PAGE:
After months of previews, sneak peaks, glimpses, and beta updates, RIM has finally released BlackBerry PlayBook OS 2. While it’s not going to turn the original PlayBook into an iPad killer, the update has brought tons of new functionality to RIM’s tablet. And that’s terrific news for everyone who’s recently picked up a heavily-discounted PlayBook — and for folks who paid full price and wondered when they’d finally get a really functional tablet.
So, what’s new in PlayBook OS 2.0?
1. Native email, calendar, and contacts apps
From day one, the lack of these apps has been underscored as one of RIM’s biggest mistakes. Previously, these apps could only be used when you paired a PlayBook with a BlackBerry smartphone and used the BlackBerry Bridge software — and the PlayBook was limited to pulling information from the phone.
With native apps now available on the PlayBook, it’s a much more attractive option for folks who wanted a tablet but didn’t own a BlackBerry phone — or have any plans to buy one.
The email client bears some similarities to Google’s tablet-friendly version of Gmail. RIM’s slick calendar app helps you quickly identify busy days on your schedule by making the numbers increase in size as tasks pile up. Tapping a particular day brings up an Outlook-style timeline view in a narrow column on the right-hand side of the screen.
The contacts app features social networking integration, allowing you to view information from LinkedIn and Twitter profiles. You’re also able to view shared events from your calendar as you browse contacts. Change a detail, and anyone involved will be notified of the update.
2. Bridge remote control and presentation
With the PlayBook OS 2 update and a fresh release of the BlackBerry Bridge app, you can now use your phone as a full-featured remote for your PlayBook. Don’t like the onscreen keyboard? Use the QWERTY keypad on your phone instead.
Touchscreen BlackBerry phones can transmit gestures to the PlayBook (including its border swipe gestures), and the optical trackpad can be used to “mouse” around.And just as you can plug in an HDMI cable and view your PlayBook’s video output to a big screen TV, you can transmit your phone’s display to the PlayBook with the new Bridge app (no cable required, of course).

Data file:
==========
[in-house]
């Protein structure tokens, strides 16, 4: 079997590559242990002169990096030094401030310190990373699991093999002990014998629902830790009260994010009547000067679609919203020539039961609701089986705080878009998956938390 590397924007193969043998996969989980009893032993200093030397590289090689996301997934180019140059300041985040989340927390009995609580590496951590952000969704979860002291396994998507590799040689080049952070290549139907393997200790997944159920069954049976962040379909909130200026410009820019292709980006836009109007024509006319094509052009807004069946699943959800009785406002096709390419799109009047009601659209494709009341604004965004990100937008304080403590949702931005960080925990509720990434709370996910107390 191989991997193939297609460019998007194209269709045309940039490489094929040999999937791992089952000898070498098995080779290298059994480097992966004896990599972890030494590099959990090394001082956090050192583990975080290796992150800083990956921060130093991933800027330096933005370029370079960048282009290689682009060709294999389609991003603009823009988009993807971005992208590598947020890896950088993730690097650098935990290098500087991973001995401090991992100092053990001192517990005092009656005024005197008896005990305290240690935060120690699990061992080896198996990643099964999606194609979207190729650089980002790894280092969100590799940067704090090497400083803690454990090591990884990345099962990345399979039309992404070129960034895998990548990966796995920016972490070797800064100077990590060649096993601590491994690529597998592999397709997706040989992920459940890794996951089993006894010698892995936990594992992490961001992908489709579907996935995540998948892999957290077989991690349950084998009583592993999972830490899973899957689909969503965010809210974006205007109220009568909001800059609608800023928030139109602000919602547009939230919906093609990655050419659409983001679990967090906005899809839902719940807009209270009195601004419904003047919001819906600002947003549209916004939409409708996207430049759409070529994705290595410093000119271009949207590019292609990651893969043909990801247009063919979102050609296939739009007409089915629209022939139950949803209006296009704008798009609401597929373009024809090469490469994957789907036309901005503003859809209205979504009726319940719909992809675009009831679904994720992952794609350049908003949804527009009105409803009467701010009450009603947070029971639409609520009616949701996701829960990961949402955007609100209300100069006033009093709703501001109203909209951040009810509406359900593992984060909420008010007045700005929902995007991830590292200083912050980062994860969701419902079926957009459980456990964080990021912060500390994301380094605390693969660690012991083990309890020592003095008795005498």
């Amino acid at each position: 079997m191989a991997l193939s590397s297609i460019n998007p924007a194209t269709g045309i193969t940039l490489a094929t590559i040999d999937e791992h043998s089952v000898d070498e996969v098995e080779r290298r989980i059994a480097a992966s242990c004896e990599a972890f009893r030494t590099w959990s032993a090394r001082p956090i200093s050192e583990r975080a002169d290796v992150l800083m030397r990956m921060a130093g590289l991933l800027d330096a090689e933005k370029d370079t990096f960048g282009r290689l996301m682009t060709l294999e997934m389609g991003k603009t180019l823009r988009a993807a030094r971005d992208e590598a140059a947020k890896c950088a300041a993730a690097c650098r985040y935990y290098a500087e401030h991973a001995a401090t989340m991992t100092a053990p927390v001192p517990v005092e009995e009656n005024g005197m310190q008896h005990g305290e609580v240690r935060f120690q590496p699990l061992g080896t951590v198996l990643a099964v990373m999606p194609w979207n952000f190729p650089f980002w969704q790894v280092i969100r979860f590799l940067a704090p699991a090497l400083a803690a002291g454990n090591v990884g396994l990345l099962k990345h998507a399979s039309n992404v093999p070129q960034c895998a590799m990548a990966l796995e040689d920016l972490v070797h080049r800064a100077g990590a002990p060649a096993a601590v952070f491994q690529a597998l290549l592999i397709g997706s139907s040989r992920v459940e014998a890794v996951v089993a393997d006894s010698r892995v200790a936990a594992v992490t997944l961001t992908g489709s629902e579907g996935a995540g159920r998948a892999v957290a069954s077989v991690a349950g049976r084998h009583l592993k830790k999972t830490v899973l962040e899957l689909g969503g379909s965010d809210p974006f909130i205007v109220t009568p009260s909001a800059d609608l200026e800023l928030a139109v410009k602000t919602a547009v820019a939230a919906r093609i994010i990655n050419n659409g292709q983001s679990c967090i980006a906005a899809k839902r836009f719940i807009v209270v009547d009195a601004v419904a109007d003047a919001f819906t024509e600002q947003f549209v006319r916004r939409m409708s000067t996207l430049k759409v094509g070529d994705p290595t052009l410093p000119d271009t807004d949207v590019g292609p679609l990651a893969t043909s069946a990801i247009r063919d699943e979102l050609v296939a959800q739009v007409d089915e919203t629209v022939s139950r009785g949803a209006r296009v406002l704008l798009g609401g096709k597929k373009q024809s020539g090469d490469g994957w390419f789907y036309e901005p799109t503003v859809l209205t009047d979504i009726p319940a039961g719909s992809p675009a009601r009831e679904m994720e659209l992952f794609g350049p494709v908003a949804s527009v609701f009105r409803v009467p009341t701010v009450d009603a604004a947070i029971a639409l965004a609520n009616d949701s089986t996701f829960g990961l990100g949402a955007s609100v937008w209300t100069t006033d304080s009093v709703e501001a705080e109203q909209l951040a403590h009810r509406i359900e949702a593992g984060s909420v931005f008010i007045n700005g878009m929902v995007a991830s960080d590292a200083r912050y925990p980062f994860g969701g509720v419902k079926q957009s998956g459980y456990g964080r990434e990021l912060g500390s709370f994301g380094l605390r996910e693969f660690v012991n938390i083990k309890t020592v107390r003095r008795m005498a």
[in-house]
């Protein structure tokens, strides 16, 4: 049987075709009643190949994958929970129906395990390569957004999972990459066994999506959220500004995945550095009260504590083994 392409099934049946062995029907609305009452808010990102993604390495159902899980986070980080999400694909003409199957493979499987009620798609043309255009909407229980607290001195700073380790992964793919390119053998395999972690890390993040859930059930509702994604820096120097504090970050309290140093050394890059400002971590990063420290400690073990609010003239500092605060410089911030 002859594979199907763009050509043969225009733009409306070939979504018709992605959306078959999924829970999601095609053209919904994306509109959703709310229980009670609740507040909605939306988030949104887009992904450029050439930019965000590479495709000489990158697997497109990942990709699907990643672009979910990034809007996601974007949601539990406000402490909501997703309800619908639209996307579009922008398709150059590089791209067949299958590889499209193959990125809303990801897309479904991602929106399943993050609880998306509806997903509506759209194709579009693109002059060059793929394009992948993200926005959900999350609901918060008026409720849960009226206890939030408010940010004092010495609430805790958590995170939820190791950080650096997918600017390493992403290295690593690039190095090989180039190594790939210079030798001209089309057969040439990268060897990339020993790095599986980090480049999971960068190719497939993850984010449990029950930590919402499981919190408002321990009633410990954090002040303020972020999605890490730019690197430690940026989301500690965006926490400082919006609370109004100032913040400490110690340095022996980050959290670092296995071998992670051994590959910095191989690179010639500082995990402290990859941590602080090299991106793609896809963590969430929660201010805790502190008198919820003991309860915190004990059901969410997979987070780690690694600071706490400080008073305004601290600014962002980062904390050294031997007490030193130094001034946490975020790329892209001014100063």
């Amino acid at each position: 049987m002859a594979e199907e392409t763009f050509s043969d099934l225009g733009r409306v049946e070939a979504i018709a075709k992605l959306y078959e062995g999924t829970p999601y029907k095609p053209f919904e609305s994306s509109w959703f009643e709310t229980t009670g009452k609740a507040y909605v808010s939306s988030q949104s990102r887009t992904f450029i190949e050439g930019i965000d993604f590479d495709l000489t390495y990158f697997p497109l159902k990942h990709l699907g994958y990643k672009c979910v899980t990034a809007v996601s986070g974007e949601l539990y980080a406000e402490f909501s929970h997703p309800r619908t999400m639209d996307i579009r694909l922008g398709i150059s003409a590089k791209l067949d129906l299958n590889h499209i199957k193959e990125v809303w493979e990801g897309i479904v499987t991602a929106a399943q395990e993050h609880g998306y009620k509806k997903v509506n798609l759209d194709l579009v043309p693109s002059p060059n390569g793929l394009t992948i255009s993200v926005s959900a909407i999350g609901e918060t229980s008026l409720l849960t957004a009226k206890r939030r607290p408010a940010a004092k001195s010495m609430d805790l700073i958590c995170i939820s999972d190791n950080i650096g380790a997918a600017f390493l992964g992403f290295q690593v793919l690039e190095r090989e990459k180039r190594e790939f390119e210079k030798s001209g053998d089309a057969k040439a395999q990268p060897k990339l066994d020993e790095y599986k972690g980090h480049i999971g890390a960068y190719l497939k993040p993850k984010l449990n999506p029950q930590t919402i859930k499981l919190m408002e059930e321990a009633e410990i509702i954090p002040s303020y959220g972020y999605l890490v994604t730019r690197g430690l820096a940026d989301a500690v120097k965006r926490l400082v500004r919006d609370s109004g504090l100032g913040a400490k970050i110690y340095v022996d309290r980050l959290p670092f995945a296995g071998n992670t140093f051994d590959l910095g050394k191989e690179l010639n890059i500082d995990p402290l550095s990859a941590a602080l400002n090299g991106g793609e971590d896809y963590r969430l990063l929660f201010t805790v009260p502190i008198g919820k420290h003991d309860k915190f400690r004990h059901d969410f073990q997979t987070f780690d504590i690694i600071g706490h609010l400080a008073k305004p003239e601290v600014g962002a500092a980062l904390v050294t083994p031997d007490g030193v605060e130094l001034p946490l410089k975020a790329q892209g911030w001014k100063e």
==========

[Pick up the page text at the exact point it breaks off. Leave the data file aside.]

It’s a great way to show off documents, spreadsheets, and slideshows during a private business lunch or meeting
3. Docs To Go
When RIM acquired DataViz, it was a foregone conclusion that they’d be integrating the company’s Docs To Go productivity suite into future OS releases. Docs To Go offers on-the-go editing of Word, Excel, and PowerPoint files. Unfortunately, support for cloud storage services like Dropbox, Box.net, SugarSync, and Google Docs isn’t available for the PlayBook version yet. Perhaps that’s coming in OS 2.1.
The updated version offers a feature called Print To Go which makes it easy to transfer any printable content on your computer to your PlayBook for mobile presentations — rather than printing out a hard copy as you might otherwise have done.
4. Improved web browser
The original PlayBook browser was good, but the updated version is a substantial improvement. It offers more robust support for HTML5, and improved performance. There aren’t any major front-facing changes to see, but who cares — if compatibility and speed are better?
5. Android app player
With the possible exception of the missing native apps, the Android App Player may just be the single most anticipated addition to PlayBook OS 2. BlackBerry Appworld doesn’t offer a huge number of awesome apps for the PlayBook, and RIM came up with a clever solution: implement an Android VM that runs on the PlayBook and allows it to utilize Android apps developers have already coded.
It worked quite well even in early beta versions, and developers lined up when RIM started handing out free PlayBooks in exchange for Android app submissions.
There’s a slight downside, of course. RIM doesn’t want you installing just any Android apps. They want you downloading officially vetted apps from App World. However, beta versions of PlayBook OS 2 could be jailbroken using Dingleberry and it was a fairly painless process to get the Android Market app (and the rest of the Google apps) installed.
If the Dingleberry crew can deliver now that OS 2 has been released, you’ll be able to do that again very soon — so don’t give up hope just yet just because RIM appears to have plugged all the holes that would allow jailbreaking.